United States of America

American Pit Bull

Native Americans welcomed wolves into their homes and domesticated them. According to a Native American legend, the dog freely chose to become a companion to man. Dogs were considered part of the family and given names which reflected their personalities and characteristics. Before the introduction of horses to North America (by the Europeans), dogs were used for transportation and to pull and carry heavy loads. Whether the true Native American dog (also called the Plains Indian dog or Navajo dog) still exists is in dispute. Many claim it has become extinct due to interbreeding with wolves and European breeds. When the Native Americans were forced into reservations, the population and popularity of this dog suffered.

In the mid-1800s commercialization meant that pet products such as pet food, medicine and toys became widely available. At this point, people began to see pets as part of the ideal family. In the 1840s, interest in purebred animals grew. The first animal protection group in the United States was the American Society for the Prevention of Cruelty to Animals (ASPCA), founded by Henry Bergh in April 1866.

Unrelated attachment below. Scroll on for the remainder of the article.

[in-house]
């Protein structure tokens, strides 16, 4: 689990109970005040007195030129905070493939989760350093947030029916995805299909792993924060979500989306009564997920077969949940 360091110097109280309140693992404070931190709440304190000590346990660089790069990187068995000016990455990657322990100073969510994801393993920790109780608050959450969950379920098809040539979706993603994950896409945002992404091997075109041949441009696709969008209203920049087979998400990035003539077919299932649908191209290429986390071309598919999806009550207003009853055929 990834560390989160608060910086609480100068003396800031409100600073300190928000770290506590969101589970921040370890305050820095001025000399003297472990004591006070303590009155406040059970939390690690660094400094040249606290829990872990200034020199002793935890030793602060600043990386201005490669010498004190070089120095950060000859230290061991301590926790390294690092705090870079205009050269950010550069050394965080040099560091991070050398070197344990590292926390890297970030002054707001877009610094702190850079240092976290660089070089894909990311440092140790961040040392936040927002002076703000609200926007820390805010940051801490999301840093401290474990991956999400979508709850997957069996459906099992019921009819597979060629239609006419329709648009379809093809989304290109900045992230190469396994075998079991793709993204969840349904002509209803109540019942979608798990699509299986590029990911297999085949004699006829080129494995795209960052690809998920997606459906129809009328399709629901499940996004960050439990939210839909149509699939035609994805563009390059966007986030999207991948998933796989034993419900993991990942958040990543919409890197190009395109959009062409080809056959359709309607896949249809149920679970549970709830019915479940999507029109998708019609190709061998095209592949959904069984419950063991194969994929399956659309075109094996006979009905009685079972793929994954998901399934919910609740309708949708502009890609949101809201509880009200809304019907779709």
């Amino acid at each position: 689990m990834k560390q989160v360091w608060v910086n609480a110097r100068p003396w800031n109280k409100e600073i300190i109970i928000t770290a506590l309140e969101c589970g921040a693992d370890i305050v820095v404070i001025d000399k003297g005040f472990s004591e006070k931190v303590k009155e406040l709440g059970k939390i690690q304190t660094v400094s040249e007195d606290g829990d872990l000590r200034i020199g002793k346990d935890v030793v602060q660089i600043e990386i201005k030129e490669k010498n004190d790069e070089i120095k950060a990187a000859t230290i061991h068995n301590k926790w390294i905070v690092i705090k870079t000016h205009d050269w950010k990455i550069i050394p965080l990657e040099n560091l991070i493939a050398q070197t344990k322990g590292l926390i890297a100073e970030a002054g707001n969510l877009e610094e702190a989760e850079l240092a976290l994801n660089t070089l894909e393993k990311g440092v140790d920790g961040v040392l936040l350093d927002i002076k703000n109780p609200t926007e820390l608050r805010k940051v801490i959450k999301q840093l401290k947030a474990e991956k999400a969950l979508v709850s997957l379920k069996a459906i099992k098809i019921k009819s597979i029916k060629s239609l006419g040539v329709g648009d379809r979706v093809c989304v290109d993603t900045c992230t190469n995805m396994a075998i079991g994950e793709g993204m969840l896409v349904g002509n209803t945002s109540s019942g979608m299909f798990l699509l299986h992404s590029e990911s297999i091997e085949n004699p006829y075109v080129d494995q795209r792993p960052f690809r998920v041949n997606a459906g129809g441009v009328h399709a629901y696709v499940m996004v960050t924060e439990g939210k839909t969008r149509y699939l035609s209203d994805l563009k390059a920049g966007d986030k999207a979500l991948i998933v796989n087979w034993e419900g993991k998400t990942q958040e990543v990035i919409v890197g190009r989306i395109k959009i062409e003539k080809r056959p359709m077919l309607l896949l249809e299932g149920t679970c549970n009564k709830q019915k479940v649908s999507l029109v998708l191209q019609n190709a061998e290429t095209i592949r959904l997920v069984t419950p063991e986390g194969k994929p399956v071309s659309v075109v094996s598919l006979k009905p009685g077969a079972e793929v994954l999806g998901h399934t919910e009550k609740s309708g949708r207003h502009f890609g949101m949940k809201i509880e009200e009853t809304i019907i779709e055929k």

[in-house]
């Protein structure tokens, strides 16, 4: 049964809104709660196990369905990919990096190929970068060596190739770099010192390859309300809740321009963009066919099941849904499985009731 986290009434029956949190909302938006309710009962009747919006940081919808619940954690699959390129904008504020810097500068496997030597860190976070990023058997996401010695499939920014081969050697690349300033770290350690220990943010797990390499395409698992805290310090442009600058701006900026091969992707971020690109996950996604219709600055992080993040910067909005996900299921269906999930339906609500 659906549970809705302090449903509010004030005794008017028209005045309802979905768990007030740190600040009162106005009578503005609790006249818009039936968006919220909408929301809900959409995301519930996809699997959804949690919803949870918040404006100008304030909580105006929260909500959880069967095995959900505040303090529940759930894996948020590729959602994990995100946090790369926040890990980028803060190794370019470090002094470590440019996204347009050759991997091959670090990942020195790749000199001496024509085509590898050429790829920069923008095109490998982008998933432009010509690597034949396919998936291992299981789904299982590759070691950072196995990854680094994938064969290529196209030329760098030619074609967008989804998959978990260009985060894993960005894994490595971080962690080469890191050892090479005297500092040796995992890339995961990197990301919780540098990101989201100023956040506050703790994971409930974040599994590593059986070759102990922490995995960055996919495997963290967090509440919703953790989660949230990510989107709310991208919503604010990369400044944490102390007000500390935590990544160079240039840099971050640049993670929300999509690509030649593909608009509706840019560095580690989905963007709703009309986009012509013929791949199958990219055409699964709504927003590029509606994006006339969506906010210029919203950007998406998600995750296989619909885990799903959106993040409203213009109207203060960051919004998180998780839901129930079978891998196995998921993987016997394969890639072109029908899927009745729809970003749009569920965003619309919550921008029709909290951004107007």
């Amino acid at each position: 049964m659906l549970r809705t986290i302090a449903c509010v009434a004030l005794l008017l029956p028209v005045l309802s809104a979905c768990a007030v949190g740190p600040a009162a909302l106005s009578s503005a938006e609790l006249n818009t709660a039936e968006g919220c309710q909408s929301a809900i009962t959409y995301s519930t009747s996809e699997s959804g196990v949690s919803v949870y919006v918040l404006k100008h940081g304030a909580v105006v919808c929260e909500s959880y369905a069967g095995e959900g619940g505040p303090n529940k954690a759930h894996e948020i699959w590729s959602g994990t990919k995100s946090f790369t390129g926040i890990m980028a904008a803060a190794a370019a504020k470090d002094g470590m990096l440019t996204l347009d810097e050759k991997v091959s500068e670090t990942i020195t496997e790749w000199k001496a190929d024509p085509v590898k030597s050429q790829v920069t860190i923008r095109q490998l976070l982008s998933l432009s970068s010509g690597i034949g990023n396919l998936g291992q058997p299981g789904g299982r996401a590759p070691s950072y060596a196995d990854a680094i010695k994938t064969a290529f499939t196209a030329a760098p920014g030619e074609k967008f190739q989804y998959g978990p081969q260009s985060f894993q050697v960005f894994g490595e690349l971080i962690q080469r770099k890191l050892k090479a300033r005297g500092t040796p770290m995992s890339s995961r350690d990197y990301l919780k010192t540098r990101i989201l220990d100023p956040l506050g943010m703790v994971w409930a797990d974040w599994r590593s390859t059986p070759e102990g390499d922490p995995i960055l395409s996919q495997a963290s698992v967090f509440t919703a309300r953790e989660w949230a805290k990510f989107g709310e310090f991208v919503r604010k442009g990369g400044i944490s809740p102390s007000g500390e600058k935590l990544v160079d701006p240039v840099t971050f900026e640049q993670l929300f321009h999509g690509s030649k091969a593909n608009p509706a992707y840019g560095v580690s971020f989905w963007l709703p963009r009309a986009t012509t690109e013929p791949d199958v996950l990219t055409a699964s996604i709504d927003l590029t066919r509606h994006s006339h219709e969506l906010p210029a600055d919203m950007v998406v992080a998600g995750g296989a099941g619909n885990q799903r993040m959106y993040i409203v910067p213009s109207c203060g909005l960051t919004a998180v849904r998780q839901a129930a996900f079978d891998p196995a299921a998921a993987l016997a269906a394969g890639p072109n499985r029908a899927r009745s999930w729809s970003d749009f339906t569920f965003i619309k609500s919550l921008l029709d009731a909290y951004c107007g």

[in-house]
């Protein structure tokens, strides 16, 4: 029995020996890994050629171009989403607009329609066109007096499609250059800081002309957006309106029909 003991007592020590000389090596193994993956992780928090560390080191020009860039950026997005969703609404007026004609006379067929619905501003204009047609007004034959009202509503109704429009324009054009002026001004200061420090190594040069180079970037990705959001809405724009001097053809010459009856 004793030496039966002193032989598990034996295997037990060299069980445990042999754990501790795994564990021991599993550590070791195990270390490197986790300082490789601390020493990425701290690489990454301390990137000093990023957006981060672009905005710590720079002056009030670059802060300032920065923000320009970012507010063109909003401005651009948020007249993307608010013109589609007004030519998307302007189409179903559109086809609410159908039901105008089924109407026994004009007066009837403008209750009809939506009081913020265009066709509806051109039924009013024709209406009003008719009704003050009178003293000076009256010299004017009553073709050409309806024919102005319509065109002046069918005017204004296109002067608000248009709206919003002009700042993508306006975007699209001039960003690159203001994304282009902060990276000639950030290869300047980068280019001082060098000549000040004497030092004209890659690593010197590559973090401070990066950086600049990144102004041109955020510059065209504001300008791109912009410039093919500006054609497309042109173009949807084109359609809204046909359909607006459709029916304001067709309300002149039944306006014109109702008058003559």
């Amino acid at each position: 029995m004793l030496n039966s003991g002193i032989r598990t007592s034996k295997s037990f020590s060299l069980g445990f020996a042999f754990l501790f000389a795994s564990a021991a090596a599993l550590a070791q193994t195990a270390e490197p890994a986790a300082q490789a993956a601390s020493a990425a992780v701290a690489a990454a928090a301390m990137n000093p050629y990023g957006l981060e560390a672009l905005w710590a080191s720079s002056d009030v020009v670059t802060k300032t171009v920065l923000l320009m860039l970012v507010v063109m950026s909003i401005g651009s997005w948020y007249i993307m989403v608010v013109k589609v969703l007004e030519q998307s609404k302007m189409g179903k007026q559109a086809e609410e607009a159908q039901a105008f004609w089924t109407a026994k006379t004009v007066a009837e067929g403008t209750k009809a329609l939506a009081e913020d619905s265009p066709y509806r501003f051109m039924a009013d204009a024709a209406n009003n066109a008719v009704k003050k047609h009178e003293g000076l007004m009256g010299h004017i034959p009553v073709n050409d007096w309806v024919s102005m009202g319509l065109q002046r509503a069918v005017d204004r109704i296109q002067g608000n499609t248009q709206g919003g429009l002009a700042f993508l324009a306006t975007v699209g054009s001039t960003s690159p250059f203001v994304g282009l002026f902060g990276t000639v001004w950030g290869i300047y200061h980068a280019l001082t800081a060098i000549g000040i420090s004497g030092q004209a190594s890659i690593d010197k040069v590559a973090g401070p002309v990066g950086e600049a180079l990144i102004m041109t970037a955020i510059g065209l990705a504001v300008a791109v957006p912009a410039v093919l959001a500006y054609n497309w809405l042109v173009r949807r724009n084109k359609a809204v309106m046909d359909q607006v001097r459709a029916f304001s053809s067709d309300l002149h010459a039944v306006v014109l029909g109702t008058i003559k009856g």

The 1920s saw the introduction of reptiles as pets, which was made possible by the introduction of central heating in homes. This was also the era when dogs were romanticized as the heroes in movies. After World War II, American prosperity led to an increase in pet ownership in the U.S. Rescue dogs became especially well-known after their work in the ruins of the World Trade Center in Sep. 2001.

According to the American Pet Products Manufacturers Association 2009-2010 National Pet Owners Survey, there are approximately 77.5 million owned dogs and 93.6 million owned cats in the United States. 75% of owned dogs are spayed or neutered, while 87% of owned cats are. 19% of owned dogs and 22& of owned cats were adopted from animal shelters.

List of Dog breeds bred in the USA:

List of Cat breeds bred in the USA:

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